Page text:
En EspaŅol
Share

Ask Mr. Smarty Plants

Mr. Smarty Plants - Non-native Hyacinth Bean vine dying

Ask Mr. Smarty Plants is a free service provided by the staff and volunteers at the Lady Bird Johnson Wildflower Center.

Search Smarty Plants
    
 
See a list of all Smarty Plants questions
Can't find the answer in our existing FAQs, submit a question to Mr. Smarty Plants.

Need help with plant identification, visit the plant identification page.
 
rate this answer
1 rating

Tuesday - June 17, 2008

From: Lake Winnebago, MO
Region: Midwest
Topic: Vines
Title: Non-native Hyacinth Bean vine dying
Answered by: Joe Marcus

QUESTION:

I live in Missouri and have tried to grow hyacinth bean. Mine drop leaves (after some yellow appears on on them)and the vine turns yellow, then withers to brown. Other places near me grow them beautifully. Too much water maybe? they are in potting soil, clay pot, sun to some shade during the day. Please help! Thanks!!

ANSWER:

Hyacinth bean, Lablab purpureus (syn=Dolichos lablab) is native to Africa.  This is germane to your question only in that the Wildflower Center focuses solely on North American native plants.  However, since your plant problem is general in nature, we may be able to help.

Too much water is a definite possibility.  The growing conditions you describe sound generally favorable for your plant, but if you're getting a lot of rain or are not letting the soil dry out some between waterings, then the roots may be rotting.  If that is the case, you will need to cut the top back hard to save the plant since the remaining roots will not be able to support the abundance of foliage on the vine.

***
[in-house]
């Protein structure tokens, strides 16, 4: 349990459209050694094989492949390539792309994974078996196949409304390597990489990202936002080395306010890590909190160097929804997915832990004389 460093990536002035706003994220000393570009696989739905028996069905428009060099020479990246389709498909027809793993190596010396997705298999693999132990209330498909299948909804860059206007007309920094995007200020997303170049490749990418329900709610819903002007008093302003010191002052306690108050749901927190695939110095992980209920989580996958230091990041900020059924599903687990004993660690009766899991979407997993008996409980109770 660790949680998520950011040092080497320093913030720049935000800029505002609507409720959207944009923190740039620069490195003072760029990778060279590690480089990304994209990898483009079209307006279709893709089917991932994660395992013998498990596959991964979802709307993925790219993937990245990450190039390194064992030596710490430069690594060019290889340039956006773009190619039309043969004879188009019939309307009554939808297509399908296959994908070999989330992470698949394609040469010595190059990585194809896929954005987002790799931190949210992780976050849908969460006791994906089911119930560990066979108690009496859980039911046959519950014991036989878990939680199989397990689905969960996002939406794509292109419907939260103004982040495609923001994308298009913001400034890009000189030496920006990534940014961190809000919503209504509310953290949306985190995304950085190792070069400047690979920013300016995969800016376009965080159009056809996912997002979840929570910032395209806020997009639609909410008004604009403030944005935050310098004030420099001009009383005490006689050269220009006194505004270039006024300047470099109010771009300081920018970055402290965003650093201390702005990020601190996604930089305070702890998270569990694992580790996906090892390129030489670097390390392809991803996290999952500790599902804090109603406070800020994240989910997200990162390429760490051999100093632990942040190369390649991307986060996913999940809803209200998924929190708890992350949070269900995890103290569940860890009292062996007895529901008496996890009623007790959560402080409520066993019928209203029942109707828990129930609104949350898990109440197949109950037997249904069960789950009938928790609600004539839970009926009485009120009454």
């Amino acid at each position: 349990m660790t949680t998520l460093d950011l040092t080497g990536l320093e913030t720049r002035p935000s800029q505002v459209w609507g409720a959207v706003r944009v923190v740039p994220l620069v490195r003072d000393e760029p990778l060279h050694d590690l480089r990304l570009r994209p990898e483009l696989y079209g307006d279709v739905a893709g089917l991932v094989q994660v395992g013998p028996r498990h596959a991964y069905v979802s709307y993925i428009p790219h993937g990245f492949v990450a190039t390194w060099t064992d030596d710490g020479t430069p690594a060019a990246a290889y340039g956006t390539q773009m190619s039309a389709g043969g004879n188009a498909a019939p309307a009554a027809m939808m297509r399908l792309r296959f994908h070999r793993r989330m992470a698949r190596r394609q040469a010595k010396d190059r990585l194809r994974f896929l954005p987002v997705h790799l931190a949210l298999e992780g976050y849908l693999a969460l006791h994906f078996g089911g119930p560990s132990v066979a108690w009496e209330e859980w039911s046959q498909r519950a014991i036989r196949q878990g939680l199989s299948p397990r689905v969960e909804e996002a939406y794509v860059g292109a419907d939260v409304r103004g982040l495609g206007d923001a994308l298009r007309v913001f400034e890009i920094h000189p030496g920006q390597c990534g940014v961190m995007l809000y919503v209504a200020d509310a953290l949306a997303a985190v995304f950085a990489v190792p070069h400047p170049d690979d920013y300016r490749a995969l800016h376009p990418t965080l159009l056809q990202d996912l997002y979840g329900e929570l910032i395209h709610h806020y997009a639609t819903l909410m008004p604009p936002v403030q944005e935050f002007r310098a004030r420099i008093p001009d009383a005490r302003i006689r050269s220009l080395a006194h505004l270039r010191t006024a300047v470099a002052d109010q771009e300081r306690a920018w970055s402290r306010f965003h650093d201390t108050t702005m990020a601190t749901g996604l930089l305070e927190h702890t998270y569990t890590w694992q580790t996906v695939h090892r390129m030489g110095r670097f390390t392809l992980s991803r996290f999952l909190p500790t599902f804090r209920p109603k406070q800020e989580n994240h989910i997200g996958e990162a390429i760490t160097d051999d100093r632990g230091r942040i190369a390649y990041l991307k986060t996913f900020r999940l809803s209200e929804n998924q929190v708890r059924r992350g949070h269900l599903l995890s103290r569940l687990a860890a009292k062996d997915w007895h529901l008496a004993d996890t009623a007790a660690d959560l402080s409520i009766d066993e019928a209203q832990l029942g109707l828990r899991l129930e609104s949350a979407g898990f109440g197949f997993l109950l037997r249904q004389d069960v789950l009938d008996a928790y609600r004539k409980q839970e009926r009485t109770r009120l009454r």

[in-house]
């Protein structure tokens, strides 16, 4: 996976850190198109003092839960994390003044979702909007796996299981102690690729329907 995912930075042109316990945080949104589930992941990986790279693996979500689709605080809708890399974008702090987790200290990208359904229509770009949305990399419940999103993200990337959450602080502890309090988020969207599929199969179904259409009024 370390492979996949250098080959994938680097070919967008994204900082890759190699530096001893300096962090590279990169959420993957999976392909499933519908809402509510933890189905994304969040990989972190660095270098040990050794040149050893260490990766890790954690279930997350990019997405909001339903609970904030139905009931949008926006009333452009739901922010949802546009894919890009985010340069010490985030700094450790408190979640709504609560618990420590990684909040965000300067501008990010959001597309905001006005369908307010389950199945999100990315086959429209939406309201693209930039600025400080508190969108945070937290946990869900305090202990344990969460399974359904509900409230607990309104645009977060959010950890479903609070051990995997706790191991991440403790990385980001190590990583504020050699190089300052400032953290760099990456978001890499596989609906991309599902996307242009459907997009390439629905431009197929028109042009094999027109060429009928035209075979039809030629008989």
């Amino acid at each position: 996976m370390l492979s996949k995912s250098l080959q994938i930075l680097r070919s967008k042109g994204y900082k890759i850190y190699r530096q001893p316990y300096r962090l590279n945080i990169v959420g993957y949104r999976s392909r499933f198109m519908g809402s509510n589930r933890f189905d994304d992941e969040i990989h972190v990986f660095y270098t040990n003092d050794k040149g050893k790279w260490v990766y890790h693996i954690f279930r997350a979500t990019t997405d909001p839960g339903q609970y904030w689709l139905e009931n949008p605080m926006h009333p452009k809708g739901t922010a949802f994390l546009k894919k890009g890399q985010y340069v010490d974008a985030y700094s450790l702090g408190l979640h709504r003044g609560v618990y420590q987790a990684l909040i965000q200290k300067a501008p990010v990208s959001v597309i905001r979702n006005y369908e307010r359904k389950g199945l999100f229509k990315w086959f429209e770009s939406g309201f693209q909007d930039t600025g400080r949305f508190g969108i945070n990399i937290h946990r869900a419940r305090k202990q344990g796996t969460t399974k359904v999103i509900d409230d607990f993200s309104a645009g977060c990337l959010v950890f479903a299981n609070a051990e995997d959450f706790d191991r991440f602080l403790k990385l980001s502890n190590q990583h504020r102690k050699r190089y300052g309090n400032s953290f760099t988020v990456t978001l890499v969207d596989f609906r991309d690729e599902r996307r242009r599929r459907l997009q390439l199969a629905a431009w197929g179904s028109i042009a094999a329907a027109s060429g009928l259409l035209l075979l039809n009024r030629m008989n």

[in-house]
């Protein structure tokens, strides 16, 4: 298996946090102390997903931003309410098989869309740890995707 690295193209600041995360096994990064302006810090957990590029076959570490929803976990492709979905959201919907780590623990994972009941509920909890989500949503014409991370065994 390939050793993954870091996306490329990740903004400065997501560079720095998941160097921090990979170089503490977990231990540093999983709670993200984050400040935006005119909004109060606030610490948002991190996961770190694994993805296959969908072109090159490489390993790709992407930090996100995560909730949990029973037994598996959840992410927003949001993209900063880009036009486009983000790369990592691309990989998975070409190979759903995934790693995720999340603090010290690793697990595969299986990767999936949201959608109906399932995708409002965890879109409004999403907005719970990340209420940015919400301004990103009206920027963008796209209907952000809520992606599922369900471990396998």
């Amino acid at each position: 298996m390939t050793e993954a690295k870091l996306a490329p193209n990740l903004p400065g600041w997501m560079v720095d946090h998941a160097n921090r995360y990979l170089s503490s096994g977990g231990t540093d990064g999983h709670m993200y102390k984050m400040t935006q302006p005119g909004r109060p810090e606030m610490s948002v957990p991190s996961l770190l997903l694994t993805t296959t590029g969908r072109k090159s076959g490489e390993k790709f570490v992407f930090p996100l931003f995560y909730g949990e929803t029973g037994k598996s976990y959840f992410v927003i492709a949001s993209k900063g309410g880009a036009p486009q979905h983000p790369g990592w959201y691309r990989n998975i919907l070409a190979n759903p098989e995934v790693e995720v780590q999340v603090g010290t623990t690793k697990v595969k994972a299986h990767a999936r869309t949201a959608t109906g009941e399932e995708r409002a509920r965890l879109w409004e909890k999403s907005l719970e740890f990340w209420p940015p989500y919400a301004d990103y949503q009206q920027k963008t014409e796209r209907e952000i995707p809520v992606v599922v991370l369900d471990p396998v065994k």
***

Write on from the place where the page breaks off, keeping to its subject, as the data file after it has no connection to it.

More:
Another possibility is an infestation of thrips and/or spidermites.  Both are tiny creatures which suck feed on plant foliage and cause yellowing and leaf drop.  Check the underside of the leaves with a magnifying glass and look for any barely-visible green or red critters inhabiting the plant.  If spider mites or thrips are there, insecticidal soap will usually take care of the problem.

If you have a good local nursery in your area, you might remove a piece of the vine - not just a single leaf - put the vine in a clear plastic zip-top bag and let a professional horticulturist take a look at it for a more specific diagnosis.

 

More Vines Questions

Report on object glowing in tree in New Hampshire
August 04, 2013 - Hello again Mr Smartpants. I commented about a purple glow coming from a tree in previous comments. Since then they have multiplied and are spreading to different trees. We believe we may have it narr...
view the full question and answer

Identity of vine with orangish flowers
July 09, 2014 - I am looking to ID what I believe is a vine growing plant that blooms orangish flowers. I have pictures of the plant, and have attempted to use multiple plant ID websites. But have been unsuccessful. ...
view the full question and answer

Texas natives for a small garden with red flowers
October 03, 2009 - I have a garden that is 4' deep, what can I put there that is a Texas native, I would really like some color (preferably red)also it needs to be able to grow tall (8 - 10')
view the full question and answer

Honeysuckle bush for San Antonio, Tx
June 14, 2009 - I'm looking for a gift for my brother, living in San Antonio. He loves the native honeysuckle that we both remember from our childhoods. I think I'd like to get him a honeysuckle bush rather than ...
view the full question and answer

Native Vines for Pacific Northwest
June 30, 2010 - Hello, I recently built a shed/pen for my large dog. I have a trellis horizontal above the fence to hide the shed from street. I live in Pacific NW. Do you have any suggestions on a nontoxic evergr...
view the full question and answer

Smarty Plants's Facebook profile Support the Wildflower Center by Donating Online or Becoming a Member today.

Mr. Smarty Plants wants you to be his Facebook friend. Click the Facebook icon to add yourself to Mr. Smarty Plants list of friends.
E-NEWSLETTER | BECOME A MEMBER | DONATE NOW | MEDIA | SITEMAP
© 2014 Lady Bird Johnson Wildflower Center